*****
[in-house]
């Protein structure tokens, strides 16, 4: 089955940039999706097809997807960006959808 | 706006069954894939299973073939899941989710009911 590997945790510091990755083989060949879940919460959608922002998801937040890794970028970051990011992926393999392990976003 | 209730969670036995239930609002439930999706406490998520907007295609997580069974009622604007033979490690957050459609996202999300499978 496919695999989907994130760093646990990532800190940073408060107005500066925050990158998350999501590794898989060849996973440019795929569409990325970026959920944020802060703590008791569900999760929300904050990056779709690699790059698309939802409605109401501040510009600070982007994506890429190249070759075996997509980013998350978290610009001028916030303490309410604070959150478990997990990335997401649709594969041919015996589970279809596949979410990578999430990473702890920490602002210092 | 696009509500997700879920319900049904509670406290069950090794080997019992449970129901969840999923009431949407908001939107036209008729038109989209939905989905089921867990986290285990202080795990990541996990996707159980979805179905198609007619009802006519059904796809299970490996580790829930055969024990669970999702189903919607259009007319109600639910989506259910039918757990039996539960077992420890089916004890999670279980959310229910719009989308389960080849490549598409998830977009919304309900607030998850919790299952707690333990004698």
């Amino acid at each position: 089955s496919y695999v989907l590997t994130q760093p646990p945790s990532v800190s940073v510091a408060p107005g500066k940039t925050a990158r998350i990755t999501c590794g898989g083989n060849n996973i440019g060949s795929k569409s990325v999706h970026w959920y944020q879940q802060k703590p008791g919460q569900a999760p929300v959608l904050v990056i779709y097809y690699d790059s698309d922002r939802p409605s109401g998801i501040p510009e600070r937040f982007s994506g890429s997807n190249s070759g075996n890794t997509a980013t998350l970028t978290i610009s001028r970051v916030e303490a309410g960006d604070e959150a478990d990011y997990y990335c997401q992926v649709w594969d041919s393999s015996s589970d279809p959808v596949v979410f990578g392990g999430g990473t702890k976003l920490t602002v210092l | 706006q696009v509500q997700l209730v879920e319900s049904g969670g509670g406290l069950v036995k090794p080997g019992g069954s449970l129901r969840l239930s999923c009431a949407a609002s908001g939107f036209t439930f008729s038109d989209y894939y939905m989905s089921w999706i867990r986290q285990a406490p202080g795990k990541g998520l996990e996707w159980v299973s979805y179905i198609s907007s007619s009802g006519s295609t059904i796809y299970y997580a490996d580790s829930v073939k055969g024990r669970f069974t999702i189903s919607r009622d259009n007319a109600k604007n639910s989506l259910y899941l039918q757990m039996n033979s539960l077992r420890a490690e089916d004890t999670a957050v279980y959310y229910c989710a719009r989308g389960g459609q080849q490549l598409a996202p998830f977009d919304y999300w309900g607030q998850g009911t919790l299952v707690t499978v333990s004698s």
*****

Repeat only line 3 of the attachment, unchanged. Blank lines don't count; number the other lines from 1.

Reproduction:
């Amino acid at each position: 089955s496919y695999v989907l590997t994130q760093p646990p945790s990532v800190s940073v510091a408060p107005g500066k940039t925050a990158r998350i990755t999501c590794g898989g083989n060849n996973i440019g060949s795929k569409s990325v999706h970026w959920y944020q879940q802060k703590p008791g919460q569900a999760p929300v959608l904050v990056i779709y097809y690699d790059s698309d922002r939802p409605s109401g998801i501040p510009e600070r937040f982007s994506g890429s997807n190249s070759g075996n890794t997509a980013t998350l970028t978290i610009s001028r970051v916030e303490a309410g960006d604070e959150a478990d990011y997990y990335c997401q992926v649709w594969d041919s393999s015996s589970d279809p959808v596949v979410f990578g392990g999430g990473t702890k976003l920490t602002v210092l | 706006q696009v509500q997700l209730v879920e319900s049904g969670g509670g406290l069950v036995k090794p080997g019992g069954s449970l129901r969840l239930s999923c009431a949407a609002s908001g939107f036209t439930f008729s038109d989209y894939y939905m989905s089921w999706i867990r986290q285990a406490p202080g795990k990541g998520l996990e996707w159980v299973s979805y179905i198609s907007s007619s009802g006519s295609t059904i796809y299970y997580a490996d580790s829930v073939k055969g024990r669970f069974t999702i189903s919607r009622d259009n007319a109600k604007n639910s989506l259910y899941l039918q757990m039996n033979s539960l077992r420890a490690e089916d004890t999670a957050v279980y959310y229910c989710a719009r989308g389960g459609q080849q490549l598409a996202p998830f977009d919304y999300w309900g607030q998850g009911t919790l299952v707690t499978v333990s004698s």